Stories about religious

Namaaz: Not just a personal matter

Call me conservative, call me old, call me a buttoned-down bore or call me whatever you like – in the end I am the only one who can define my identity because I know what I am. I am not a very good Muslim and I don’t belong to a religious or extremist community. However, personally, I would be absolutely mortified to say “No, I don’t pray Jummah“. Once I too used to believe that prayers and religion were a personal matter but I have come to the conclusion that religion is very much shared and communal. Growing up, every Wednesdays after ...

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Blame the West: of inequality and duplicity

Pakistan, in addition to the myriads of socio-economic problems and political instability, is also one of the most unequal countries in the world. Our economic affluence is restricted to a select few – our homes, academic opportunities,  state institutions and overall society cater to a specific segment of populace. Our Gini Coefficient of 68 (according to US state department report in 2006) is a  testament enough to the grotesque inequality in our society. My point of contention, however, is related to how segments of our society have gone about addressing the problem. Specifically, how have the ‘mullah defenders’, so bent on instituting ...

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Niqab, blasphemy and the life of an 8th grader

A shocking example of the severity of ignorance within our society is the blasphemy case against an eighth grade Christian girl, based on something as trivial as a spelling error. Faryal Bhatti, a student at the Sir Syed Girls High School in Pakistan Ordnance Factories (POF) colony in Havelian, accidently misspelt ‘naat’ as ‘laanat’ in an Urdu exam while answering a question on a poem written in praise of the Holy Prophet (PBUH). While the blasphemy law and its affect on minority rights – who ironically it was meant to protect – has been part a controversy whirlwind this past year, the fact ...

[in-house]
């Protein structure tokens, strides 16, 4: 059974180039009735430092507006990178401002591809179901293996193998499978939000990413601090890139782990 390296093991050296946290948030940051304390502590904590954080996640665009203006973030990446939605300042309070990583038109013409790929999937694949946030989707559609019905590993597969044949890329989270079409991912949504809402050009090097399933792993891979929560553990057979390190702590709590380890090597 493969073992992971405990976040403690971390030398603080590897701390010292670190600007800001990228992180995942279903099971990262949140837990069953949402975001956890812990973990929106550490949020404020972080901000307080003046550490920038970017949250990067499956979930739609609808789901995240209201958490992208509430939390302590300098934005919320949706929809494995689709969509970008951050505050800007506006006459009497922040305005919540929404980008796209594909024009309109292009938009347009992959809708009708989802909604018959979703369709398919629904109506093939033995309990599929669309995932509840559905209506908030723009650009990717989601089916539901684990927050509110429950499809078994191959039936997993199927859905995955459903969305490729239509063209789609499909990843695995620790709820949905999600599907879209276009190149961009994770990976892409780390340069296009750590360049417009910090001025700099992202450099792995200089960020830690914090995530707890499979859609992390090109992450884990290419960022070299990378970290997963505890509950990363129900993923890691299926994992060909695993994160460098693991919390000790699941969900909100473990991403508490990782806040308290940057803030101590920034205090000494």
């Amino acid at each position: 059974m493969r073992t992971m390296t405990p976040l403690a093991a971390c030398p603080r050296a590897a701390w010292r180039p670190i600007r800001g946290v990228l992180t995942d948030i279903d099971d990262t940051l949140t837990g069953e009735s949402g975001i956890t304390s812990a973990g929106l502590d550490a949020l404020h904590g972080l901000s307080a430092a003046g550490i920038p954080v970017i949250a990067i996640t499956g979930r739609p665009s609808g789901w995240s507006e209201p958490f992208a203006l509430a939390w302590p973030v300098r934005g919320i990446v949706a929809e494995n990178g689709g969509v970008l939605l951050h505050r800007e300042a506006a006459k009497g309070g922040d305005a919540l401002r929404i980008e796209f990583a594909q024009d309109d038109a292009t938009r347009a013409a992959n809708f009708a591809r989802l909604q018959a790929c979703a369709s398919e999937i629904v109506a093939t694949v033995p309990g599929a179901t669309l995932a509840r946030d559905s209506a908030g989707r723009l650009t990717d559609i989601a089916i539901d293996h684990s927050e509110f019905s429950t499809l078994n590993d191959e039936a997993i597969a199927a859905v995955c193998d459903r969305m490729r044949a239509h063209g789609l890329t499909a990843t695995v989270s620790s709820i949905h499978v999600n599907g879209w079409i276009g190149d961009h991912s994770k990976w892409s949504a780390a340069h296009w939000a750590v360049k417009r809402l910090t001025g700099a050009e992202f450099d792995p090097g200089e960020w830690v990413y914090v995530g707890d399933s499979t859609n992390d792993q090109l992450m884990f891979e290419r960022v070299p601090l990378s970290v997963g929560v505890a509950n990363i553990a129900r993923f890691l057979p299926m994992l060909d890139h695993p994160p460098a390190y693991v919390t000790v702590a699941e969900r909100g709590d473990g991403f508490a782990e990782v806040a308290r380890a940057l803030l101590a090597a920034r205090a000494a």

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Can secularism help Pakistan?

The vox populi says “no”, and I understand that most readers would hold fast to this sentiment with earnest sagacity regardless of what I write here. But recognizing that this debate has been re-invoked by a popular article “Secularism does not equal tolerance”  about secularism not being a necessary prerequisite to religious tolerance, I beg to state my own case. Firstly, I must stress (as many secularists do) that secularism is not an anti-religious system. It merely stipulates that the state affairs must not be influenced by religion, in acknowledgement of the fact that a nation is a collection of citizens with ...

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TV hypocrisy: Conveniently religious

The newfound piety of morning show hosts and other television anchors during Ramazan is annoying, to say the least. Why have female anchors started covering their heads in the ‘spirit of the holy month’? Considering that many of these hosts only gingerly place veils on their heads (probably to prevent their backcombed hairdos from getting ruined), this effort at modesty appears rather contrived. Also, why have singers and entertainers suddenly transformed into naat khwaans, who solemnly give spiritual advice and efficiently relay religious maxims? I fail to understand why Ramazan must precipitate such ostensible religiosity on Urdu television every year. The ...